Tuesday, February 20, 2018

Exploring the Dark Side of the American Dream on Film

Richard Barthelmess in William Wellman's Heroes for Sale (1933)

As America continues its steep and steady descent into another dark night of the soul, distressed citizens cope as best they can. Some rant and debate on social media, some organize or take to the streets, others seek solace in their diversion or hobby of choice. For the film buff, watching movies can provide relief but also, on occasion, a sobering history lesson.

Next month, in a timely move, San Francisco’s Roxie Theatre will host a four-day film series, The Dark Side of the Dream, screening twelve films produced in the US between 1933 and 1964 that recall earlier dark moments out of the country’s past. These films remind us, if we need reminding, that the dark side of the American Dream is nothing new and that one of the primary reasons it is wise to know history is to learn from it and avoid repeating its mistakes.

The Dark Side of the Dream, which runs from March 23 – 26, is a co-production of Elliot Lavine of I Wake Up Dreaming, producer of many Bay Area film noir and other film series over the past 25 years, and Don Malcolm’s Midcentury Productions, the company responsible for annual international and French film noir festivals in San Francisco. Together they have put together a program of “subversive cinema for subversive times.” A recent preview screening presented three films exploring different aspects of the dream and its downside:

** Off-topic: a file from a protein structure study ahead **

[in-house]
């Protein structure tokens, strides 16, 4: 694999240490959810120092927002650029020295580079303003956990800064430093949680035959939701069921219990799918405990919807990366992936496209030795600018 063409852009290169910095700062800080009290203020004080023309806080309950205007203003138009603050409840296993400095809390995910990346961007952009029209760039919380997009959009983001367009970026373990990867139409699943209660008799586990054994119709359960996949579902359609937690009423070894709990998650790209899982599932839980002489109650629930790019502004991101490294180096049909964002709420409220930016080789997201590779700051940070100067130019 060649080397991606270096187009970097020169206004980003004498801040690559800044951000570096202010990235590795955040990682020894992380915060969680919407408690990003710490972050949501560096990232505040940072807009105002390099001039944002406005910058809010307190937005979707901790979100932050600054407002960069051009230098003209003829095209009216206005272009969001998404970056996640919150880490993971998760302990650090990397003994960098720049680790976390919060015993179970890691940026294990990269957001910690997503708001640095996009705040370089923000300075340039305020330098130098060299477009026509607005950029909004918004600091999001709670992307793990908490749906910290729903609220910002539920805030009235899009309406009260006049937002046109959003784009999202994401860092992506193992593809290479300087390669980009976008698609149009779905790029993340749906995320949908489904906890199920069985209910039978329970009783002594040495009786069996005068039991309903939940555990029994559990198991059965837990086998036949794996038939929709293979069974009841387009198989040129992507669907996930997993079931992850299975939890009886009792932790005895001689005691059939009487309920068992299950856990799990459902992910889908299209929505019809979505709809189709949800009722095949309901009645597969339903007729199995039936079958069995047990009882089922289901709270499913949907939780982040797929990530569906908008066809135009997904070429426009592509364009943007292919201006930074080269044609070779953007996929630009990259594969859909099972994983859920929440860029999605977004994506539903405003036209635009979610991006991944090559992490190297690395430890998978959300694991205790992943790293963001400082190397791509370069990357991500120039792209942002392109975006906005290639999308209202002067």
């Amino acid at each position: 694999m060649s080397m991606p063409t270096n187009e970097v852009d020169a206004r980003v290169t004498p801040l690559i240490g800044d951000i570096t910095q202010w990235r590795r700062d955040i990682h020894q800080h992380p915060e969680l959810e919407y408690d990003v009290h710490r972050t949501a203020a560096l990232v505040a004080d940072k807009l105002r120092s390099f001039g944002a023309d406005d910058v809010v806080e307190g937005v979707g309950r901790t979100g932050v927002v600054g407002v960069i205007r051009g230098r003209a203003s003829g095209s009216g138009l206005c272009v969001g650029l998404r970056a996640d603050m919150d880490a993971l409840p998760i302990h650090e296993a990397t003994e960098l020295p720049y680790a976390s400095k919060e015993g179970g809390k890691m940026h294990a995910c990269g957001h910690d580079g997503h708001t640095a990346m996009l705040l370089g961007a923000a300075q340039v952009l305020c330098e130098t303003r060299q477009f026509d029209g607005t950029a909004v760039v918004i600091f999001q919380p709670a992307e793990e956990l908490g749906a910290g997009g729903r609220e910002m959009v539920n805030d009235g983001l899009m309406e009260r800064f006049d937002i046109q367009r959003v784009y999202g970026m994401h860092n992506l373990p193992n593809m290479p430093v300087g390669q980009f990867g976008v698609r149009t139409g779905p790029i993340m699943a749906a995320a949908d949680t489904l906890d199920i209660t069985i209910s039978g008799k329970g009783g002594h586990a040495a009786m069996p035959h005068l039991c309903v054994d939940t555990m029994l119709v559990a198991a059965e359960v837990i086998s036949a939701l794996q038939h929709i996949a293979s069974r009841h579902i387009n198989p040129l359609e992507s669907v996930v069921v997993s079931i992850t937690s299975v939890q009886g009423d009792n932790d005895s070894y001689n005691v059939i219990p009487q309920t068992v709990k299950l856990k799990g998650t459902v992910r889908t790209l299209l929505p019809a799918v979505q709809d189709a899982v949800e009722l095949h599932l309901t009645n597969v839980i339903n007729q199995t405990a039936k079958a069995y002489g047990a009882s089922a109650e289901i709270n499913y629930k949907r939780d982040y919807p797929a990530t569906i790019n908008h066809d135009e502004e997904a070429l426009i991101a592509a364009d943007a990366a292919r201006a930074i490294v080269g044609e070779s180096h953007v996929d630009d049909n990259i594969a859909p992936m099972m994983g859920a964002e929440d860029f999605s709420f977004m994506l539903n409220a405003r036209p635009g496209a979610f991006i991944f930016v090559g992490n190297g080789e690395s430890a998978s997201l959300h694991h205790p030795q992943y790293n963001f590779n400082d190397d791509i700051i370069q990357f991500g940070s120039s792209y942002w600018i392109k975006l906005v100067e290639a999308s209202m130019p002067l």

Black Legion (1937)
Warner Bros.’ Black Legion (1937) features Humphrey Bogart in a pre-stardom turn for Archie Mayo (Bordertown, The Petrified Forest) as a working man who, embittered when he loses a promotion to a foreign-born co-worker, joins a secret anti-immigrant group. The story was based on a 1935 kidnapping and murder case in Detroit.
M (1951), directed by Joseph Losey (The Boy with Green Hair, The Servant) is an Americanized remake of the 1931 Fritz Lang/Peter Lorre classic about the capture of a serial killer and mob justice. Director Losey was a target of HUAC (the House Un-American Activities Committee) and blacklisted in the early ‘50s. He left the US in 1953 and settled in London, never to work in Hollywood or live in the US again. Several of those involved in making this version of M were HUAC targets.